this past week, i had the absolute privilege of sharing a thanksgiving meal with about 30 people, hosted by the home-church group that my friend devon and her husband attend in paris. the dinner was at the home of michael and sara, who live in a beautiful apartment in the marais district of paris and evidently have no qualms with welcoming all the waifs and strays! there were plenty of expats there, from all over the world, and a few native frenchies as well.. my friend jessie and i enjoyed getting to know several of the guests as we all chowed down on the standards – turkey, stuffing, potatoes, corn casserole, green bean casserole, cranberry sauce (!!!) – as well as some traditional dishes from other countries! and let’s not forget the desserts, which took up the entire table after the first round was cleared away. the atmosphere was lovely, the food was delicious, and the people were warm and welcoming – it truly felt like a family gathering, despite the fact that the majority of the group had never met. at the end of the evening, several of the church members made sandwiches with the leftovers and encouraged all of the guests to grab a few on the way out, so that we could share the bounty we had enjoyed with someone less-fortunate who looked like they could use something to eat. it was a really sweet gesture, totally in keeping with the attitude and generosity of everyone i met that evening. i ended up leaving one sandwich next to a woman sleeping bundle of ragged blankets in a little alcove down the street, and giving another to a man near notre dame, who sat under an umbrella with two little dogs tucked inside his over-sized coat. it wasn’t much, but i was happy to give someone a break from hunger, if only for one night.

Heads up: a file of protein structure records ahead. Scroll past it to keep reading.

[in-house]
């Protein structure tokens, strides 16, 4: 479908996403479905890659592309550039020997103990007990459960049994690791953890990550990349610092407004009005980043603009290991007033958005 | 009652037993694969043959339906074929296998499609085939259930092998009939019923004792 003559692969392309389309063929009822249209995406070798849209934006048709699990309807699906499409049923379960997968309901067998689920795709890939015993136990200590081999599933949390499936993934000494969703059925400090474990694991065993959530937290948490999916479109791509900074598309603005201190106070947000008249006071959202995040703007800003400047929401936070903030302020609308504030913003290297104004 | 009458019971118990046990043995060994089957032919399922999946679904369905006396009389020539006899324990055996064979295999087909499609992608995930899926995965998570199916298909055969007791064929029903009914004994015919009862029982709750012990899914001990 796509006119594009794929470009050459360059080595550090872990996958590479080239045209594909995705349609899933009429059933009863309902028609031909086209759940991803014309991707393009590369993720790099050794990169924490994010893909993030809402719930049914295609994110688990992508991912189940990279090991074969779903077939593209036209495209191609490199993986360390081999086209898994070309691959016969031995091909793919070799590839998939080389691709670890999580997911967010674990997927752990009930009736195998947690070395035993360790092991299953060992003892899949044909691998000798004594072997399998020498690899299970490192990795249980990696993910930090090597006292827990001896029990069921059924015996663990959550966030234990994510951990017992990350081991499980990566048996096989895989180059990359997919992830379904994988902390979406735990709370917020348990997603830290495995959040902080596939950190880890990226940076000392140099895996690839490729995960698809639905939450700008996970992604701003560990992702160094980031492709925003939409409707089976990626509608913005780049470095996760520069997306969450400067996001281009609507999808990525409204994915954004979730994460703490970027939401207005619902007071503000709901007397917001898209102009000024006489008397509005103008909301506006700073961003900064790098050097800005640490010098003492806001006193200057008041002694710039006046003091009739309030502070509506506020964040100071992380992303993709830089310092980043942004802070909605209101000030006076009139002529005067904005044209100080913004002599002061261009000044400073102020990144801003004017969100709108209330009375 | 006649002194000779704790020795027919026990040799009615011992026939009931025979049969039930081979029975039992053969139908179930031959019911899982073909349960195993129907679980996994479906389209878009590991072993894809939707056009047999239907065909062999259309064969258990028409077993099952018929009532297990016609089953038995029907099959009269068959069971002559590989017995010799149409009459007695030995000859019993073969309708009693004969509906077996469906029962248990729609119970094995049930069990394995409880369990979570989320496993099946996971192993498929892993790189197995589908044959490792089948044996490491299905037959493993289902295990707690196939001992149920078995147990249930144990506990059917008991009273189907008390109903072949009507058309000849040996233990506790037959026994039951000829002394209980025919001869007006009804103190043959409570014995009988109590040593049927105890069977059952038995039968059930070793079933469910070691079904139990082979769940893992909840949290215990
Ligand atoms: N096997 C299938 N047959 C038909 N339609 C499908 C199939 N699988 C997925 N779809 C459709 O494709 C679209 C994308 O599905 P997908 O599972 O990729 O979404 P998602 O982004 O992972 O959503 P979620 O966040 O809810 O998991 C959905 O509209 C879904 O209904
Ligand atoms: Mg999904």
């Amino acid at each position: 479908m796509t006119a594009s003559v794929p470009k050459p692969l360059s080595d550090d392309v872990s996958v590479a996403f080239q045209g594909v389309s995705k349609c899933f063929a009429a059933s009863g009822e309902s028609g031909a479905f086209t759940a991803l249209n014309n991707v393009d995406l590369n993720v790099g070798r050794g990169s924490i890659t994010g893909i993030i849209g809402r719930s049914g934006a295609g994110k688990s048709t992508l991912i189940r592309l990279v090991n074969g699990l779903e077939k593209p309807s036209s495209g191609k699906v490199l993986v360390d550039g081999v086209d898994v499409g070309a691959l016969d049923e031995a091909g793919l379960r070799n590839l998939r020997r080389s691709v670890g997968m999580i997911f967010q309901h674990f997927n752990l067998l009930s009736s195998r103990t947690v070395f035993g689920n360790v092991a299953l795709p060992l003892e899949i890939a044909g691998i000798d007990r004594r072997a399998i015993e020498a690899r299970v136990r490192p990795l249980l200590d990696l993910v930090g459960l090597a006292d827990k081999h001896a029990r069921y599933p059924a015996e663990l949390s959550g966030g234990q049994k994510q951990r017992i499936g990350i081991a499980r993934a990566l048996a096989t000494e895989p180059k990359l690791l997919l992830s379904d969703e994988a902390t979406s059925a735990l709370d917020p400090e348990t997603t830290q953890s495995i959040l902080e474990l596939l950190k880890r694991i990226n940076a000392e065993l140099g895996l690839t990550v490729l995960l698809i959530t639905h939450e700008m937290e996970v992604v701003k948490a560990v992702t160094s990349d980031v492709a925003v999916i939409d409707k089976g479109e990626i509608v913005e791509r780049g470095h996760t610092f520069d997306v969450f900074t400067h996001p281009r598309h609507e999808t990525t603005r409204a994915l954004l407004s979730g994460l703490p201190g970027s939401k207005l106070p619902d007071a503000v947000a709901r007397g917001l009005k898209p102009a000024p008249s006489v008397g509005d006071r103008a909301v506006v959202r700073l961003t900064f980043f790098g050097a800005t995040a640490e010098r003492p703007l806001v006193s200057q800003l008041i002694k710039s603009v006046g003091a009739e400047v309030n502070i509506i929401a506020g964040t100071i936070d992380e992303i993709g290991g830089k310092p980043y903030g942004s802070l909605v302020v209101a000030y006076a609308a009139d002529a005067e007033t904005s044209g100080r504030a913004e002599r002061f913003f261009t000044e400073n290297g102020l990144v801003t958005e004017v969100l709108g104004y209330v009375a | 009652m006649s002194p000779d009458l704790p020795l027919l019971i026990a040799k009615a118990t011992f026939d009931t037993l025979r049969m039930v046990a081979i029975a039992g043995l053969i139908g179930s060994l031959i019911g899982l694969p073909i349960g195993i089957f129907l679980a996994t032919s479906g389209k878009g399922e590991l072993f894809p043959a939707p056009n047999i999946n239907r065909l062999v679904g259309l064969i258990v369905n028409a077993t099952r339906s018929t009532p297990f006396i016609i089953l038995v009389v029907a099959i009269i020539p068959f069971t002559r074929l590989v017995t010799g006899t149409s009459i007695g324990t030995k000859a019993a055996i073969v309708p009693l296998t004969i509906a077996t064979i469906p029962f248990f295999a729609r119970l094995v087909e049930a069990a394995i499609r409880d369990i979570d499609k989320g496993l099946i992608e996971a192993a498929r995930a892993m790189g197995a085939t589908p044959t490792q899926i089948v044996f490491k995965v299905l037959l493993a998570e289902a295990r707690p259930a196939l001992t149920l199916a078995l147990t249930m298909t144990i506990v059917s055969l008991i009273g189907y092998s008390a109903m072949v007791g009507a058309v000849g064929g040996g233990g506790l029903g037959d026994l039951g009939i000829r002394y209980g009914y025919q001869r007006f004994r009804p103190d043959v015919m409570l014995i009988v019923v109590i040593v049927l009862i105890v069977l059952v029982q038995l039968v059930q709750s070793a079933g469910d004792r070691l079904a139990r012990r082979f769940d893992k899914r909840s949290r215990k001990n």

thanksgiving #2 – chez moi